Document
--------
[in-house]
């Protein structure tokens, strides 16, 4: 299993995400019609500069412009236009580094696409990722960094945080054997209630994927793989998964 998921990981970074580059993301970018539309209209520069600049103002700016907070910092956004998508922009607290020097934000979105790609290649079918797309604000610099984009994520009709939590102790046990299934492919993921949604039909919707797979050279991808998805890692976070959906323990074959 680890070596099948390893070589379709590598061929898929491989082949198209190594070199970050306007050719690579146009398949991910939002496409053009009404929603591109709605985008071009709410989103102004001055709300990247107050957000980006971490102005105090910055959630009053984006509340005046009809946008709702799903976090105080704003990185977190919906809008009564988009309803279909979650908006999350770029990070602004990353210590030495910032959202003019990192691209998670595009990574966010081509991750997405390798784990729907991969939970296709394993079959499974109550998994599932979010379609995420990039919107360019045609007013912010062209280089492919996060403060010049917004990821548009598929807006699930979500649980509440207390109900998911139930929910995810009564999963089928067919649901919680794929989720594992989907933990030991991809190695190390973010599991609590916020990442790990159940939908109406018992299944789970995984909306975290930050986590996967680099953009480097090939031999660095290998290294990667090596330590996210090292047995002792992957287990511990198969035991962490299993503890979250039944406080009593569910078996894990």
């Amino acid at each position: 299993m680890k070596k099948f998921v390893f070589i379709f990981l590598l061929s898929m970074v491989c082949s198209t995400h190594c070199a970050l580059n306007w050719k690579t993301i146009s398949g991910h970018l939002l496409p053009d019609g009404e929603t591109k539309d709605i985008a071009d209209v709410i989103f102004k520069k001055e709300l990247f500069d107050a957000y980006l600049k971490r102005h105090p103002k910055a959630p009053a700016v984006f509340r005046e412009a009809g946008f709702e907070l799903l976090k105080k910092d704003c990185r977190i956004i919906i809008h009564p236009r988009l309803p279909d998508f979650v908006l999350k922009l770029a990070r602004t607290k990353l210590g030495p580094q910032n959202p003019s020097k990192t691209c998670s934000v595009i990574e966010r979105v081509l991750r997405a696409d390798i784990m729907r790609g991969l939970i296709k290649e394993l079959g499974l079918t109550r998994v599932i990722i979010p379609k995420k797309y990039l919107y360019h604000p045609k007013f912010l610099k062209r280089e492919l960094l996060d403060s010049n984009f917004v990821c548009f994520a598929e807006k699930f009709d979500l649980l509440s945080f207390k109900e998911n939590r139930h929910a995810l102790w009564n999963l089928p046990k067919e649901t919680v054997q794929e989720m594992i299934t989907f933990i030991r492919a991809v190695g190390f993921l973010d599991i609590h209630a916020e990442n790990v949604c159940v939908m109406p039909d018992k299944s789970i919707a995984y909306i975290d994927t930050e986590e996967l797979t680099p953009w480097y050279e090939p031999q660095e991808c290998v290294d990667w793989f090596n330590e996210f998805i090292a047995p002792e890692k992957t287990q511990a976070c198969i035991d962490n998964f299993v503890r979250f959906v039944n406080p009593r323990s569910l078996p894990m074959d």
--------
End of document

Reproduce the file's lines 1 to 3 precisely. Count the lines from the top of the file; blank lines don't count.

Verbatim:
[in-house]
């Protein structure tokens, strides 16, 4: 299993995400019609500069412009236009580094696409990722960094945080054997209630994927793989998964 998921990981970074580059993301970018539309209209520069600049103002700016907070910092956004998508922009607290020097934000979105790609290649079918797309604000610099984009994520009709939590102790046990299934492919993921949604039909919707797979050279991808998805890692976070959906323990074959 680890070596099948390893070589379709590598061929898929491989082949198209190594070199970050306007050719690579146009398949991910939002496409053009009404929603591109709605985008071009709410989103102004001055709300990247107050957000980006971490102005105090910055959630009053984006509340005046009809946008709702799903976090105080704003990185977190919906809008009564988009309803279909979650908006999350770029990070602004990353210590030495910032959202003019990192691209998670595009990574966010081509991750997405390798784990729907991969939970296709394993079959499974109550998994599932979010379609995420990039919107360019045609007013912010062209280089492919996060403060010049917004990821548009598929807006699930979500649980509440207390109900998911139930929910995810009564999963089928067919649901919680794929989720594992989907933990030991991809190695190390973010599991609590916020990442790990159940939908109406018992299944789970995984909306975290930050986590996967680099953009480097090939031999660095290998290294990667090596330590996210090292047995002792992957287990511990198969035991962490299993503890979250039944406080009593569910078996894990």
């Amino acid at each position: 299993m680890k070596k099948f998921v390893f070589i379709f990981l590598l061929s898929m970074v491989c082949s198209t995400h190594c070199a970050l580059n306007w050719k690579t993301i146009s398949g991910h970018l939002l496409p053009d019609g009404e929603t591109k539309d709605i985008a071009d209209v709410i989103f102004k520069k001055e709300l990247f500069d107050a957000y980006l600049k971490r102005h105090p103002k910055a959630p009053a700016v984006f509340r005046e412009a009809g946008f709702e907070l799903l976090k105080k910092d704003c990185r977190i956004i919906i809008h009564p236009r988009l309803p279909d998508f979650v908006l999350k922009l770029a990070r602004t607290k990353l210590g030495p580094q910032n959202p003019s020097k990192t691209c998670s934000v595009i990574e966010r979105v081509l991750r997405a696409d390798i784990m729907r790609g991969l939970i296709k290649e394993l079959g499974l079918t109550r998994v599932i990722i979010p379609k995420k797309y990039l919107y360019h604000p045609k007013f912010l610099k062209r280089e492919l960094l996060d403060s010049n984009f917004v990821c548009f994520a598929e807006k699930f009709d979500l649980l509440s945080f207390k109900e998911n939590r139930h929910a995810l102790w009564n999963l089928p046990k067919e649901t919680v054997q794929e989720m594992i299934t989907f933990i030991r492919a991809v190695g190390f993921l973010d599991i609590h209630a916020e990442n790990v949604c159940v939908m109406p039909d018992k299944s789970i919707a995984y909306i975290d994927t930050e986590e996967l797979t680099p953009w480097y050279e090939p031999q660095e991808c290998v290294d990667w793989f090596n330590e996210f998805i090292a047995p002792e890692k992957t287990q511990a976070c198969i035991d962490n998964f299993v503890r979250f959906v039944n406080p009593r323990s569910l078996p894990m074959d």